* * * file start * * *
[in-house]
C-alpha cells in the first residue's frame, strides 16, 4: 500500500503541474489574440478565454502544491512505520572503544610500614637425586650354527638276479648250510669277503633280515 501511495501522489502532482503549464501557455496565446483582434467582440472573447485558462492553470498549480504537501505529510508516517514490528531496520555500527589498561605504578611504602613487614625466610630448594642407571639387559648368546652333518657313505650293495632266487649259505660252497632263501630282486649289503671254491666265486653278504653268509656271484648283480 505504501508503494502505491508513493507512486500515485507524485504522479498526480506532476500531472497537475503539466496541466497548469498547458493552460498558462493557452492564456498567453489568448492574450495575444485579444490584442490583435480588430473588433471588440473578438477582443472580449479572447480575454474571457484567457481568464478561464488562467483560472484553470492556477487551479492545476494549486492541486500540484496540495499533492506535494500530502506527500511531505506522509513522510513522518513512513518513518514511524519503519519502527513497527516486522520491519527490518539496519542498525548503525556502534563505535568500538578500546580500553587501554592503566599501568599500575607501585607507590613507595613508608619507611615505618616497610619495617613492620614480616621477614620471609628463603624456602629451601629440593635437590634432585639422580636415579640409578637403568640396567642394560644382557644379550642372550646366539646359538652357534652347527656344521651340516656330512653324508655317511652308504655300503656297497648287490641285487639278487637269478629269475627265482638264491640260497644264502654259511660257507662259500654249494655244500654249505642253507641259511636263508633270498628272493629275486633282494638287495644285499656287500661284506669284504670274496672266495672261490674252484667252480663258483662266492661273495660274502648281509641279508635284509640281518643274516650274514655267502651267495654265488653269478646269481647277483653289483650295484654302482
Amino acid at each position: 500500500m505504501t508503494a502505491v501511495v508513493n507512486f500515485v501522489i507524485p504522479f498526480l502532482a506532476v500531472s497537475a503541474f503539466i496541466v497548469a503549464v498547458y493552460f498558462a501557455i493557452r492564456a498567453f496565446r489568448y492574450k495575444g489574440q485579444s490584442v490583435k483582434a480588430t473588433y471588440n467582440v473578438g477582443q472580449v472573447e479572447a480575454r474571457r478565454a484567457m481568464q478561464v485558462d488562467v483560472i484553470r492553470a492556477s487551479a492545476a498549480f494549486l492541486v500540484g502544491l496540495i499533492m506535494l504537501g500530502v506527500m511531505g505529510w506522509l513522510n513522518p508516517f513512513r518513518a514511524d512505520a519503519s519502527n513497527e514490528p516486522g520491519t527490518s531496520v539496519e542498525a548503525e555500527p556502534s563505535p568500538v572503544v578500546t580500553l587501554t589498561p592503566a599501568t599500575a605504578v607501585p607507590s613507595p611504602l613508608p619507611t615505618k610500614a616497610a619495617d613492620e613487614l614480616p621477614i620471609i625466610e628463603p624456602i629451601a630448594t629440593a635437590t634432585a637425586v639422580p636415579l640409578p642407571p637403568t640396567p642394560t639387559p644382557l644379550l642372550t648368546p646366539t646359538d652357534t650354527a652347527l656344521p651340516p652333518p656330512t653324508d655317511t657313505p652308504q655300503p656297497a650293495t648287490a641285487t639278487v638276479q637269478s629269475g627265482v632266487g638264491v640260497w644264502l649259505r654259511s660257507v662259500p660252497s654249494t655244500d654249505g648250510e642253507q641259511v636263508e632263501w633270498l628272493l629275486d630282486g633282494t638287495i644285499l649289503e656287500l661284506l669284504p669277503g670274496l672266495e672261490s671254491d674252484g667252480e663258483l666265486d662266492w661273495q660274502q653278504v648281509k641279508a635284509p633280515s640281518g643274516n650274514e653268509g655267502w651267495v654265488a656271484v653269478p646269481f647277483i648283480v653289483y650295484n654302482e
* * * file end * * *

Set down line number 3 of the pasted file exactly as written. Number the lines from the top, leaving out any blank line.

Amino acid at each position: 500500500m505504501t508503494a502505491v501511495v508513493n507512486f500515485v501522489i507524485p504522479f498526480l502532482a506532476v500531472s497537475a503541474f503539466i496541466v497548469a503549464v498547458y493552460f498558462a501557455i493557452r492564456a498567453f496565446r489568448y492574450k495575444g489574440q485579444s490584442v490583435k483582434a480588430t473588433y471588440n467582440v473578438g477582443q472580449v472573447e479572447a480575454r474571457r478565454a484567457m481568464q478561464v485558462d488562467v483560472i484553470r492553470a492556477s487551479a492545476a498549480f494549486l492541486v500540484g502544491l496540495i499533492m506535494l504537501g500530502v506527500m511531505g505529510w506522509l513522510n513522518p508516517f513512513r518513518a514511524d512505520a519503519s519502527n513497527e514490528p516486522g520491519t527490518s531496520v539496519e542498525a548503525e555500527p556502534s563505535p568500538v572503544v578500546t580500553l587501554t589498561p592503566a599501568t599500575a605504578v607501585p607507590s613507595p611504602l613508608p619507611t615505618k610500614a616497610a619495617d613492620e613487614l614480616p621477614i620471609i625466610e628463603p624456602i629451601a630448594t629440593a635437590t634432585a637425586v639422580p636415579l640409578p642407571p637403568t640396567p642394560t639387559p644382557l644379550l642372550t648368546p646366539t646359538d652357534t650354527a652347527l656344521p651340516p652333518p656330512t653324508d655317511t657313505p652308504q655300503p656297497a650293495t648287490a641285487t639278487v638276479q637269478s629269475g627265482v632266487g638264491v640260497w644264502l649259505r654259511s660257507v662259500p660252497s654249494t655244500d654249505g648250510e642253507q641259511v636263508e632263501w633270498l628272493l629275486d630282486g633282494t638287495i644285499l649289503e656287500l661284506l669284504p669277503g670274496l672266495e672261490s671254491d674252484g667252480e663258483l666265486d662266492w661273495q660274502q653278504v648281509k641279508a635284509p633280515s640281518g643274516n650274514e653268509g655267502w651267495v654265488a656271484v653269478p646269481f647277483i648283480v653289483y650295484n654302482e